While many states extended their college application deadlines, this led to institutions not knowing who would attend their school in the fall. According to DeBaun, this impacts course schedules, staffing and residential halls.

“There is a limit to how far back institutions can push these deadlines and still be prepared to receive students for the fall semester,” he said. Shoopman also said it can keep students on college waitlists in limbo as others consider if they can afford to enroll.

“For students in California, or anywhere in America right now, we should be concerned about what full enrollment would look like based on the FAFSA completion declines that we’re seeing,” DeBaun said.

Examining the reasons behind FAFSA declines

One factor to consider in this year’s sharp fall in FAFSA submissions is the record number of applications the state saw last year, according to California State Aid Commission (CSAC) spokesperson Shelveen Ratnam.

In 2023, the agency’s widespread “All in for FAFSA/CA Dream” campaign promoted awareness of FAFSA, encouraging California high schools to have all students fill out an application or actively opt out.

Like every state that also implemented this policy, California saw a large jump in FAFSA completion numbers last year, DeBaun said. By September 2023, 62% of the class of 2023 had completed the FAFSA — compared to 58% of the class of 2022 in the same period that year.

States that have traditionally done well with FAFSA completion, like California and Texas, are also seeing major drops this year, DeBaun said. However, for him, the delay in this year’s FAFSA application is at least partly responsible for these marked decreases.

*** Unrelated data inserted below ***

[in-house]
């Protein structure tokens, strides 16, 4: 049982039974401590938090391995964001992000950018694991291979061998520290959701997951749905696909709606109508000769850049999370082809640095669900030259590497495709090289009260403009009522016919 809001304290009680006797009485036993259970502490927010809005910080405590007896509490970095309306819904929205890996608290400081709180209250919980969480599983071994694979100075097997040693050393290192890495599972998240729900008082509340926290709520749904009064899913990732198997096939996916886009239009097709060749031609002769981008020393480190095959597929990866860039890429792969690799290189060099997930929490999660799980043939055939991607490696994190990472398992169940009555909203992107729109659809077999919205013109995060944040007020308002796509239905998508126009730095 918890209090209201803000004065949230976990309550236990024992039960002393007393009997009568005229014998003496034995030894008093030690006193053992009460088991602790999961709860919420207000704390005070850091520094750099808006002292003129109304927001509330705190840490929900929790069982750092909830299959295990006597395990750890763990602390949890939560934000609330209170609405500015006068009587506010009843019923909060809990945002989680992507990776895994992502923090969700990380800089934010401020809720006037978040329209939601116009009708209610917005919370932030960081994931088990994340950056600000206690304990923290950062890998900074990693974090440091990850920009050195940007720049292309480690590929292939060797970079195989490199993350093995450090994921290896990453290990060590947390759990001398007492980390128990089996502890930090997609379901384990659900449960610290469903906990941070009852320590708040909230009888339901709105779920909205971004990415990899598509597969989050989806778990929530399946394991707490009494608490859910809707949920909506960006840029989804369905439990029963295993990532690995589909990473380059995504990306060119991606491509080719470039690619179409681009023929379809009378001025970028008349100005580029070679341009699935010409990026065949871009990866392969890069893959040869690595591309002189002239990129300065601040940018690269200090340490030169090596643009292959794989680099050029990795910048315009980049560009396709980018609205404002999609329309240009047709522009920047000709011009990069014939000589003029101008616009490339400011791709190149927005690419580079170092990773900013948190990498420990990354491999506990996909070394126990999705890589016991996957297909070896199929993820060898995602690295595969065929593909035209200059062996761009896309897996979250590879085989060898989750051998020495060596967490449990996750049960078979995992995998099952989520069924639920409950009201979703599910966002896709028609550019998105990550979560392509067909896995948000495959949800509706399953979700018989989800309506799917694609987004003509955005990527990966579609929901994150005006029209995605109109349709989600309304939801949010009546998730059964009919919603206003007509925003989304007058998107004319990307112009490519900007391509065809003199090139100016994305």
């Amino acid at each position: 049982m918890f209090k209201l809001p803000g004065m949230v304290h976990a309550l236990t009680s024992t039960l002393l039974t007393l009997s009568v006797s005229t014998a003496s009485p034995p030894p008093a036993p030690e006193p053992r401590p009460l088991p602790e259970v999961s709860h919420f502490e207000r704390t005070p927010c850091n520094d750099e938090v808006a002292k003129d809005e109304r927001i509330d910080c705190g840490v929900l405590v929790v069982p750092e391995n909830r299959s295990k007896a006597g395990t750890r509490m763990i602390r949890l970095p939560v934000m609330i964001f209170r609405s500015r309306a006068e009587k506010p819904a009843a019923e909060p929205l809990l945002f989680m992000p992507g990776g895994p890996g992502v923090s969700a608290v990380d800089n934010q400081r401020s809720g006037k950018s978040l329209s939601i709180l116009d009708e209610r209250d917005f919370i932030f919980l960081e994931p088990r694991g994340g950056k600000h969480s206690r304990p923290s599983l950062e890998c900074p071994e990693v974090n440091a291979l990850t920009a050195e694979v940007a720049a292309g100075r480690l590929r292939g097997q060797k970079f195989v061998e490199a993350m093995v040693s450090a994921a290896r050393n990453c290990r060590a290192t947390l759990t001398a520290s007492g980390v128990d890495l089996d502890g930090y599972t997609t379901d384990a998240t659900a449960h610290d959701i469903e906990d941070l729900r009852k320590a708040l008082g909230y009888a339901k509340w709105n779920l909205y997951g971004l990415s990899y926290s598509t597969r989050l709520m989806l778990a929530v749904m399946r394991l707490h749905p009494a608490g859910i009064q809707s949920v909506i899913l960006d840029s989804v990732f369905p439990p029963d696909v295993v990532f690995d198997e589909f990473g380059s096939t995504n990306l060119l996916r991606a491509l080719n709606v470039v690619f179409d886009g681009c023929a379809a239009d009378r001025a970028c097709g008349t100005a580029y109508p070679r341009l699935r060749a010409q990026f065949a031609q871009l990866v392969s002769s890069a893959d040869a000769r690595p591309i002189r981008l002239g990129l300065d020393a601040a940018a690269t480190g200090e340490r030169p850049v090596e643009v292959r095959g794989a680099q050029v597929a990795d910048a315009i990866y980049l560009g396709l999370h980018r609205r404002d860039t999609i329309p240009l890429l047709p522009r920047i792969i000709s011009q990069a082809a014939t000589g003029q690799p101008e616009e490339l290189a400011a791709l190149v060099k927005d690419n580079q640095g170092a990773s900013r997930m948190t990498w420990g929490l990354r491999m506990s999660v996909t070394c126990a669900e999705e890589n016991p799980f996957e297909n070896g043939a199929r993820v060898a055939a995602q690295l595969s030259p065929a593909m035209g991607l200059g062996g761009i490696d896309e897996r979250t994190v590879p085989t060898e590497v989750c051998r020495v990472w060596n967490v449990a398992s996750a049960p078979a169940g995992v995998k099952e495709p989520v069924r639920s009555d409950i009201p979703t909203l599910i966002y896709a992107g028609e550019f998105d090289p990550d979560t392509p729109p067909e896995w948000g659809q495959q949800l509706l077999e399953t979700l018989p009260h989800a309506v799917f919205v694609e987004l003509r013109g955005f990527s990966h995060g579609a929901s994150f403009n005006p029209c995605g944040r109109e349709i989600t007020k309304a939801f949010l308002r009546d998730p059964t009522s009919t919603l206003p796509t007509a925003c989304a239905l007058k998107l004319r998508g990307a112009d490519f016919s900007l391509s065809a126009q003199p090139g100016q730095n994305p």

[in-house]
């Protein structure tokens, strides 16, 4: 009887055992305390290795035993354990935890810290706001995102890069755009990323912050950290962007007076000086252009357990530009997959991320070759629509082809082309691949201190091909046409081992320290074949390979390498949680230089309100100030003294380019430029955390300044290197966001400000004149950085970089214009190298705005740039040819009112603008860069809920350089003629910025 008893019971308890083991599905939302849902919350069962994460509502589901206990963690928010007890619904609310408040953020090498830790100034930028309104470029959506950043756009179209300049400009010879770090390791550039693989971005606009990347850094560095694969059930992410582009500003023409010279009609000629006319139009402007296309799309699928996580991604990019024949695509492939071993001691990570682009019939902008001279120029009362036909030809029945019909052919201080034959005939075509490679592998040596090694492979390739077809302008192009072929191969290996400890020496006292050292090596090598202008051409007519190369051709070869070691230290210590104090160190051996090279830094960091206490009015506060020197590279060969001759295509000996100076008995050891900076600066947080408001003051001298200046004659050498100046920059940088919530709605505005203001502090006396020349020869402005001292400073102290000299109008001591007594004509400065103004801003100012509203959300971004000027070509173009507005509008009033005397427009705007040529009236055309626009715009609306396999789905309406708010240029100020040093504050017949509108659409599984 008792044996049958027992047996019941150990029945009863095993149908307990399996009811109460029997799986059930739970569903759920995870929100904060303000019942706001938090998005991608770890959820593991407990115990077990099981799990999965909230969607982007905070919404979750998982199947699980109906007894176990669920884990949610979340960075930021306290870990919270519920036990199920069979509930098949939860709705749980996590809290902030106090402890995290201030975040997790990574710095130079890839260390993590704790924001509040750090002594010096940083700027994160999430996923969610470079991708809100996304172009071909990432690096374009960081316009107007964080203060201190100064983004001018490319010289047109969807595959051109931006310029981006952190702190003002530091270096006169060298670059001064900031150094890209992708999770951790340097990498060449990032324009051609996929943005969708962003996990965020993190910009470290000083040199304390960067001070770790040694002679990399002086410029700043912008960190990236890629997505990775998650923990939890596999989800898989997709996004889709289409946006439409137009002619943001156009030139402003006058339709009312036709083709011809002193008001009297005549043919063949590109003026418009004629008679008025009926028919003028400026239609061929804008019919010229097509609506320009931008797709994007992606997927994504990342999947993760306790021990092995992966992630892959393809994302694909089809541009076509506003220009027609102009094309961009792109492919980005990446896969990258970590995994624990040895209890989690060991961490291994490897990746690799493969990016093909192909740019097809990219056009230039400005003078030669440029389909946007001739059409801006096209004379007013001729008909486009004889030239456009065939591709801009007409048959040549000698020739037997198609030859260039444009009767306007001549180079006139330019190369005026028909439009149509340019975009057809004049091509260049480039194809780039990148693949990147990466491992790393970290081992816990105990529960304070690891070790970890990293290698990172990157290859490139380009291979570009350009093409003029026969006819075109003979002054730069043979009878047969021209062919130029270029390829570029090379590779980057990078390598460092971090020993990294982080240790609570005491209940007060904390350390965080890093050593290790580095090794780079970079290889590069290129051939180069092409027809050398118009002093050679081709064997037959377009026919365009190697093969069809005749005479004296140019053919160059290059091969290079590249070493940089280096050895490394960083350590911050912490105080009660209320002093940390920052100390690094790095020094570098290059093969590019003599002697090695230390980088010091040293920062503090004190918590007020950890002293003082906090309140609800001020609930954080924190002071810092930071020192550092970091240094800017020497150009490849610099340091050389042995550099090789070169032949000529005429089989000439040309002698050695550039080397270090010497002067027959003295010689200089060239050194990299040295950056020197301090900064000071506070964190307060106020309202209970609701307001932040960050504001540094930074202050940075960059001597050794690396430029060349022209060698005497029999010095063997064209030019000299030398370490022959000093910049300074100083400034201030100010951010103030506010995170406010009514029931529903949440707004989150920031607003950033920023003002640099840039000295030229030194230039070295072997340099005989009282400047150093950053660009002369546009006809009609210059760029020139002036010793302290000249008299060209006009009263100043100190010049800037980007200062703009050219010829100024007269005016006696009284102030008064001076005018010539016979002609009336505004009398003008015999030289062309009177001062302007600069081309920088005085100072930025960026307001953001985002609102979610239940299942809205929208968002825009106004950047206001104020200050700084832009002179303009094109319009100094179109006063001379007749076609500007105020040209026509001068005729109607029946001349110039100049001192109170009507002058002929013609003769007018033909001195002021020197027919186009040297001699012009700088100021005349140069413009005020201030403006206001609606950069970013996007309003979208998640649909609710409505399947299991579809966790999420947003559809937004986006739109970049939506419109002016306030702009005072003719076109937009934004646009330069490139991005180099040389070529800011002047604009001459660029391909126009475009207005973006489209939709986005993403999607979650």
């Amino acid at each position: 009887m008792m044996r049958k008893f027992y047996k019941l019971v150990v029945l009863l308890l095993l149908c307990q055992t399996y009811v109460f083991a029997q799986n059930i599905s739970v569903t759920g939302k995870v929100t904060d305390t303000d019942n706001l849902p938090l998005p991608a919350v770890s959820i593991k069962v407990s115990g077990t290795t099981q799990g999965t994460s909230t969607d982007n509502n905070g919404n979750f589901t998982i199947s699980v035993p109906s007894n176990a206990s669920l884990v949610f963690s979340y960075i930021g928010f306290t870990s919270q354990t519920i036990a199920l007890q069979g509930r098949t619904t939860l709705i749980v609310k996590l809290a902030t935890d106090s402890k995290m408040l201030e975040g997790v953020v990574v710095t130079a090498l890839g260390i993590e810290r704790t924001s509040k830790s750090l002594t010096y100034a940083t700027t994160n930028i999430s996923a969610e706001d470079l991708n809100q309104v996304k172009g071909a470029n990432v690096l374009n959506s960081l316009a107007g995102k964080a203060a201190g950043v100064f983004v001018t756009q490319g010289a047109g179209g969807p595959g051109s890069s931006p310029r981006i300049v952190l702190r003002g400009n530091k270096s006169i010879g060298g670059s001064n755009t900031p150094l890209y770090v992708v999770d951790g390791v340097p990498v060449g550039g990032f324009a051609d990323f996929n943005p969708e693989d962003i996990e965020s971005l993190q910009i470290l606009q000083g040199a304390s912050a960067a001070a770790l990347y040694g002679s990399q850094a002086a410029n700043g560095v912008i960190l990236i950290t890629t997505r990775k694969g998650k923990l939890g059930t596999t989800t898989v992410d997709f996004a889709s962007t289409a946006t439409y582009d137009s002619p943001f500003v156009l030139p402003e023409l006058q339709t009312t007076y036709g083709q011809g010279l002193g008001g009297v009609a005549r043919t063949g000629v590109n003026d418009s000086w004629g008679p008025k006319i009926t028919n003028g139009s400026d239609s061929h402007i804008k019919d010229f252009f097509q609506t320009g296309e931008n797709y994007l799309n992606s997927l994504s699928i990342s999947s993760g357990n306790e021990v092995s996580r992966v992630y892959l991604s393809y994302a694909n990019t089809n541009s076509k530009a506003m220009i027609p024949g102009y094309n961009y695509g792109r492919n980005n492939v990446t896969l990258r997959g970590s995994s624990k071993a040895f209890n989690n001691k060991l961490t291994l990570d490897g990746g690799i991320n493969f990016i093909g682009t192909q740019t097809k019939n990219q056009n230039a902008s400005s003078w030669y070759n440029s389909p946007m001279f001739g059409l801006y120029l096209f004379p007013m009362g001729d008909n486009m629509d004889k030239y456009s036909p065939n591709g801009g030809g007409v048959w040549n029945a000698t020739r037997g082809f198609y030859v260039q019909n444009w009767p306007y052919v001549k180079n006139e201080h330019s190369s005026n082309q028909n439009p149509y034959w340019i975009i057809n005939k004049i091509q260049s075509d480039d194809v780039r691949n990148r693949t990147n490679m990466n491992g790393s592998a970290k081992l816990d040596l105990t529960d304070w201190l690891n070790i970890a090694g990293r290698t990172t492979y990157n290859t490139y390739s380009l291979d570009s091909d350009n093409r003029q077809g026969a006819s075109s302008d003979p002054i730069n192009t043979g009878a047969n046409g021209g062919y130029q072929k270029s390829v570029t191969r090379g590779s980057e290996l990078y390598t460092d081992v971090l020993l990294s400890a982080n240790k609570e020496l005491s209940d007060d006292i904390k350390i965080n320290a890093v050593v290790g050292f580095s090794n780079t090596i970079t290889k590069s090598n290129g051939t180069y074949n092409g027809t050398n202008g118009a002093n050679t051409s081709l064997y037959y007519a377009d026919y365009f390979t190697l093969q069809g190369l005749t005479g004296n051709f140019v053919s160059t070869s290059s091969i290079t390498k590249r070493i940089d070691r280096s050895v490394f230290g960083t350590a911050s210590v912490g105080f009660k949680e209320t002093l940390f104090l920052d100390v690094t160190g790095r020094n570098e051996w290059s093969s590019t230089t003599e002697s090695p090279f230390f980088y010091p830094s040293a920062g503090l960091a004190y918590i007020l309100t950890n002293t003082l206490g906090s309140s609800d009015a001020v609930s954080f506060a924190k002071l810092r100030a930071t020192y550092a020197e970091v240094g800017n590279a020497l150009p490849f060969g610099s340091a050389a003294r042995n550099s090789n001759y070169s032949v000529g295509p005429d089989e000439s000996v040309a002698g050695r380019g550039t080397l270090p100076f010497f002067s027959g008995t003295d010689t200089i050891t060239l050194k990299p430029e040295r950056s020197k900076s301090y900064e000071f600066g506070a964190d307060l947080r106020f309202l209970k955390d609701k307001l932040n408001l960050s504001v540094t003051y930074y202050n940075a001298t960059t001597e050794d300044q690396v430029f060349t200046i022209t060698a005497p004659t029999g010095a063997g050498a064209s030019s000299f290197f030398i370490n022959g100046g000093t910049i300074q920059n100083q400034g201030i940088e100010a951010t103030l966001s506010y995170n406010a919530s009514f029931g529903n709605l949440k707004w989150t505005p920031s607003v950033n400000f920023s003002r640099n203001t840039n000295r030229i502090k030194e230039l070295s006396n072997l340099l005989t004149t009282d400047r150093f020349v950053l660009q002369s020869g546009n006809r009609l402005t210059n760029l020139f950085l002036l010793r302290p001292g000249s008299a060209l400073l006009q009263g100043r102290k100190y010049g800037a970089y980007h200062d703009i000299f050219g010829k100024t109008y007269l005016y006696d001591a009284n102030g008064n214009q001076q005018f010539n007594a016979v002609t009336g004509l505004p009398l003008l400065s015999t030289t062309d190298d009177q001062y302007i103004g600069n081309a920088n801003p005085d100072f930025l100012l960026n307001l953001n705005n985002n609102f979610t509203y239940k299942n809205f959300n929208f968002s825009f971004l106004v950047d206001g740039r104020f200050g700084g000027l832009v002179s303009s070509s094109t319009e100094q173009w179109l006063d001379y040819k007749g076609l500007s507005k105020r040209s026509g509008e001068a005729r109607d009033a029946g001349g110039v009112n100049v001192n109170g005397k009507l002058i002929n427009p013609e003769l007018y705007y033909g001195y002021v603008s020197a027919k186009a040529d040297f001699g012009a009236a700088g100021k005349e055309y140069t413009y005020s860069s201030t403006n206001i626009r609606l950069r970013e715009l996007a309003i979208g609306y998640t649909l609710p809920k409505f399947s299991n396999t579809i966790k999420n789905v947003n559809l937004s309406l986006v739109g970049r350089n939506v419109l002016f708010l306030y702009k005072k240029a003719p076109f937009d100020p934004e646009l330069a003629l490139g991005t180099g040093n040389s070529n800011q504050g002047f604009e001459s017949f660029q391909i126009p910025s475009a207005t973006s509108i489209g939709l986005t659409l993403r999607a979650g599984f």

“Think about it this way: Every day, [successful states] are relatively more effective at getting more students to complete a FAFSA than their peers,” DeBaun said. “So when you take 90 days out of the FAFSA cycle … every single one of those days, relatively speaking, costs that state more in terms of FAFSA completion.”

“The class of 2024 [has] just had a much smaller window in which to complete the FAFSA,” DeBaun said — and all the while — “the fall semester isn’t getting pushed back.”

Ratnam described the trend in data — and the technical difficulties that students faced — as “definitely alarming.”

“[Financial aid is] one of the most important things that students or families think about when it comes to deciding if they want to pursue higher education,” Ratnam said.

While Alvarez noted that FAFSA submission numbers have increased in the last weeks, likely helped by the fact that the previous glitches with the form had been fixed, he said that distrust of the process among students and their families is still noticeable.

As this winter’s initial FAFSA errors might have been resolved, “tell that to someone who’s come to the high school five, six, seven, eight times already,” Alvarez said. “And that’s really what we’re facing: Just re-energizing the students and the parents.

“As difficult as it is, it has long-term impacts, and we want to see the light at the end of the tunnel.”

Do students still have time to apply?

While the May 2 deadline for in-state aid has passed, CSAC is encouraging students to still apply to the FAFSA to see if they qualify for other types of financial aid.

The Cal Grant Community College Entitlement Award FAFSA application is due on Sept. 2

Alvarez said the FAFSA is often the first college-related struggle students face. But he tells his students to apply for financial aid to keep the door open to college enrollment.

And to parents, Alvarez said his message on the importance of financial aid’s role in getting a student to college often comes when their children are graduating: “They’re literally transcending their circumstances; they’re narrowing that achievement gap,” he said.

“They’re breaking barriers for their families.”